Going back to school…is it worth the risk?

Following a summer characterized by uncertainty and fear concerning the reopening of schools across the country, many schools have made the decision to resume part-time or full-time in person learning. Whether or not this was the right decision is heavily dependent upon the location and enforcement of sanitary precautions of each school, but the overriding trend is that children are being affected by the virus more than what most originally expected. Compared to 2% in April, children now compose nearly 10% of all Covid-19 cases, highlighting the effect being in a classroom may have. Still, experts say that this rise probably has to do with more than just school. With reopenings came a popular mindset that other aspects of life should return to “normal” as well, leading to more playdates, time in large groups, sports, and activities out of school. Each of these may play a part in the rise of cases in children, but staying home isn’t something many want to consider, or even have the option to consider, as internet access and childcare for working parents remain obstacles. Mississippi resident Kathy Willard said she had “mixed feelings” about her grandson’s return to school, followed by a two week quarantine after several teachers and one student tested positive. Because the family doesn’t have internet, Willard said, “It was a hardship. There’s always worry about him falling behind or not getting access to what he needs for school…But at the same time, I’m glad the school is doing what they can to protect our kids.” It seems as though the risk of returning to the “new normal” is one most are willing to take, but this choice doesn’t come without consequence.

https://nowcomment.com/documents/235883

image_printPrint

Authors

Tags:
10 Comments
  1. Maria 6 months ago

    Hi Nicolette, I enjoyed reading your post! It really caught my attention due to the fact that it didn’t only talk about COVID-19 cases within Adults and the Elderly; what you would normally hear about in articles. Yet, it talked about another vulnerable group, children. When you stated that the spike in cases had risen from 2% to at least 10% it occurred to me that this age group is also very much vulnerable as well.

  2. Alexandra 6 months ago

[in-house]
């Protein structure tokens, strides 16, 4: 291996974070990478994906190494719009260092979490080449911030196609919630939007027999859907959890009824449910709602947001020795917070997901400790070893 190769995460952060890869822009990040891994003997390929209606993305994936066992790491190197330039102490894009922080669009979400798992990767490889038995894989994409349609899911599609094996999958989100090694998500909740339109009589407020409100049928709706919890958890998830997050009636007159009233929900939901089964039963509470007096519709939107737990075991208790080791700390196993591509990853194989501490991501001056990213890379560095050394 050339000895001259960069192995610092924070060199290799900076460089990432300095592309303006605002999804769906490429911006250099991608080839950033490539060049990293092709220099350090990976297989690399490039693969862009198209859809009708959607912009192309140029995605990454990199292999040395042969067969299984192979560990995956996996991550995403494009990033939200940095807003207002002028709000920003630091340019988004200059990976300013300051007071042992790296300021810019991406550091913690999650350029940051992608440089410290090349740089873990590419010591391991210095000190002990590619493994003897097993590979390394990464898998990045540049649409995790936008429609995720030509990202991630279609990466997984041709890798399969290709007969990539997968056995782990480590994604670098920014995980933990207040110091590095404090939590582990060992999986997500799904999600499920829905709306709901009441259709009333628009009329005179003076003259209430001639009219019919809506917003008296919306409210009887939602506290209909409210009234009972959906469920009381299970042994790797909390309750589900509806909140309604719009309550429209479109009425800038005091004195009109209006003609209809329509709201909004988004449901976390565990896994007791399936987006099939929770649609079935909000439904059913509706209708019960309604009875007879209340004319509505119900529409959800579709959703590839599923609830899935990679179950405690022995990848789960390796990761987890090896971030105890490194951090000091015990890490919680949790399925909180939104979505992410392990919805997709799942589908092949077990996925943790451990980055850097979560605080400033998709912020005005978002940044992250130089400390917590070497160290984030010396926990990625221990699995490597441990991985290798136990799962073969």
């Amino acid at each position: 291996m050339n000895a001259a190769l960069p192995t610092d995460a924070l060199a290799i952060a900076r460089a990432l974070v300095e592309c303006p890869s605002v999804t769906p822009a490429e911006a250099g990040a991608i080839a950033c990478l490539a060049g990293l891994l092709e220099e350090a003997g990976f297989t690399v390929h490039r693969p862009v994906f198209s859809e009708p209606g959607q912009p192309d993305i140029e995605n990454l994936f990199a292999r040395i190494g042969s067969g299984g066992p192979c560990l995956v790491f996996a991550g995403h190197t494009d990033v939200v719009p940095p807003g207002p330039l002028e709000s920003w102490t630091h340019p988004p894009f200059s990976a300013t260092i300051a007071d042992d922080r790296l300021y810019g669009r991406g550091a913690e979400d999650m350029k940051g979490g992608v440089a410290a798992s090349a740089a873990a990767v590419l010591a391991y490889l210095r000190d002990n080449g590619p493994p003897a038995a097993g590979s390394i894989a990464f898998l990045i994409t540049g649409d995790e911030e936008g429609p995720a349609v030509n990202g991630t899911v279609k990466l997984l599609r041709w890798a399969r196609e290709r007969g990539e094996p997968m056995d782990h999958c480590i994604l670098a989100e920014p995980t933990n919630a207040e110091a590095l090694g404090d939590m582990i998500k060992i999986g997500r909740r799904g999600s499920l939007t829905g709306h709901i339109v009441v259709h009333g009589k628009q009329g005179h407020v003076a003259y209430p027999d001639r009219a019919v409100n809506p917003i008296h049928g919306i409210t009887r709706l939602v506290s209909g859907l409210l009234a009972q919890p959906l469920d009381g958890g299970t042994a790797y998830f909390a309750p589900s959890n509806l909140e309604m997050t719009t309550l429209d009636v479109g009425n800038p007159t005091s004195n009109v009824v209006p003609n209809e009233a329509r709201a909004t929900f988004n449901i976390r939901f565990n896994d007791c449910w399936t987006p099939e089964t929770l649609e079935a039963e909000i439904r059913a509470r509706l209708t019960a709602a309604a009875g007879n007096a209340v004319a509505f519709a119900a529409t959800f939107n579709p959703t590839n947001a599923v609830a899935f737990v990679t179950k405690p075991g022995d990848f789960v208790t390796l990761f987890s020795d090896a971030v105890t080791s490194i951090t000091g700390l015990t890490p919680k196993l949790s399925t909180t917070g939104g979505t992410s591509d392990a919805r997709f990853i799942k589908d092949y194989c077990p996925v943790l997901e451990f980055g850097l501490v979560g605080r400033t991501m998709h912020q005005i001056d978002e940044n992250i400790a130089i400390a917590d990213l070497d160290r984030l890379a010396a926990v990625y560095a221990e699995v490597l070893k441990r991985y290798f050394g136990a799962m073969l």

Nicolette, fantastic post! I totally agree with your statement of “With reopenings came a popular mindset that other aspects of life should return to “normal” as well, leading to more playdates, time in large groups, sports, and activities out of school.” It’s barely safe to go back to school, and even more unsafe to break social distancing guidelines and go back to “normal”. There is nothing “normal” about a global pandemic.

  3. Yara 6 months ago

    I think that especially because children are at a higher risk than the average person it is neglectful to rush into reopening schools. I think Betsy DeVos, the Secretary of Education, said that only 14,000 children would die making it seem like it was a small number. I think that one child dead is too many. We should not be putting our children at risk in any way.

  4. Mae 6 months ago

    Nicolette, you raised some very good points about how schools are handling re-opening. I agree with what you said about now that schools are going back in session many people think that means life may resume as normal when that is certainly not the case. How do you think schools could open back up safely and still give kids the education that they would receive if they were in the classroom?

  5. Monse Alvarez 6 months ago

    Dear Nicolette,

    I am intrigued about your post “Covid-19 cases rising among US children as schools reopen” because with this new virus hitting the world like a bus, we restart the way of living and how we treated our surrounds. As our world consists of normalizing masks and online learning, that puts pressed on our parents and our teachers/education districts because they are trying their best to provide the best learning environment.

    One sentence you wrote that stands out for me is: “But at the same time, I’m glad the school is doing what they can to protect our kids”. I think this is important concept because with this new and upcoming years, our lives will forever be changed and be modifying.

    Thanks for your writing. I look forward to seeing what you write next, because we need to be more aware about our surrounds concerning our education and teachers.